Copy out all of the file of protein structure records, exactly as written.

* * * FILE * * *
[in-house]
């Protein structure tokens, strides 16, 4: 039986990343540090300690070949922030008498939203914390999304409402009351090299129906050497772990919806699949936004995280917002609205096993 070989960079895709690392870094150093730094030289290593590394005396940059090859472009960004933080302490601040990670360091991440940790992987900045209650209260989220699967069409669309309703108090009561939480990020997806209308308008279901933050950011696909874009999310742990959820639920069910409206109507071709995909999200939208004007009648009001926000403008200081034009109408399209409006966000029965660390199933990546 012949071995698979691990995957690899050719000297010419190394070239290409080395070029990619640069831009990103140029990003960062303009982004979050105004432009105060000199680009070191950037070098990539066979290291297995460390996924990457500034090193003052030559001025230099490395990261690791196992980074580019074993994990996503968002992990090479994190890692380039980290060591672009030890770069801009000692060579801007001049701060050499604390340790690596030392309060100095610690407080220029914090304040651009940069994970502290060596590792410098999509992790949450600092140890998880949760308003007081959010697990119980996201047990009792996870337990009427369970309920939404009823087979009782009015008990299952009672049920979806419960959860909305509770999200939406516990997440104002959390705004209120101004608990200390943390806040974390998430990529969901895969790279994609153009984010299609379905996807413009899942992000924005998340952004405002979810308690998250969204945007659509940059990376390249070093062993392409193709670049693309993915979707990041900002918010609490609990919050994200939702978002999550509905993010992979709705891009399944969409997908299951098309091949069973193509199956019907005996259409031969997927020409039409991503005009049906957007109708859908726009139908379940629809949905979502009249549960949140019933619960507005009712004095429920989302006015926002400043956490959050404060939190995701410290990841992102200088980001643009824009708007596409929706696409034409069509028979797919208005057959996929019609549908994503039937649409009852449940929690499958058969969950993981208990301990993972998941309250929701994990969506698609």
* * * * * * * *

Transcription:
[in-house]
């Protein structure tokens, strides 16, 4: 039986990343540090300690070949922030008498939203914390999304409402009351090299129906050497772990919806699949936004995280917002609205096993 070989960079895709690392870094150093730094030289290593590394005396940059090859472009960004933080302490601040990670360091991440940790992987900045209650209260989220699967069409669309309703108090009561939480990020997806209308308008279901933050950011696909874009999310742990959820639920069910409206109507071709995909999200939208004007009648009001926000403008200081034009109408399209409006966000029965660390199933990546 012949071995698979691990995957690899050719000297010419190394070239290409080395070029990619640069831009990103140029990003960062303009982004979050105004432009105060000199680009070191950037070098990539066979290291297995460390996924990457500034090193003052030559001025230099490395990261690791196992980074580019074993994990996503968002992990090479994190890692380039980290060591672009030890770069801009000692060579801007001049701060050499604390340790690596030392309060100095610690407080220029914090304040651009940069994970502290060596590792410098999509992790949450600092140890998880949760308003007081959010697990119980996201047990009792996870337990009427369970309920939404009823087979009782009015008990299952009672049920979806419960959860909305509770999200939406516990997440104002959390705004209120101004608990200390943390806040974390998430990529969901895969790279994609153009984010299609379905996807413009899942992000924005998340952004405002979810308690998250969204945007659509940059990376390249070093062993392409193709670049693309993915979707990041900002918010609490609990919050994200939702978002999550509905993010992979709705891009399944969409997908299951098309091949069973193509199956019907005996259409031969997927020409039409991503005009049906957007109708859908726009139908379940629809949905979502009249549960949140019933619960507005009712004095429920989302006015926002400043956490959050404060939190995701410290990841992102200088980001643009824009708007596409929706696409034409069509028979797919208005057959996929019609549908994503039937649409009852449940929690499958058969969950993981208990301990993972998941309250929701994990969506698609």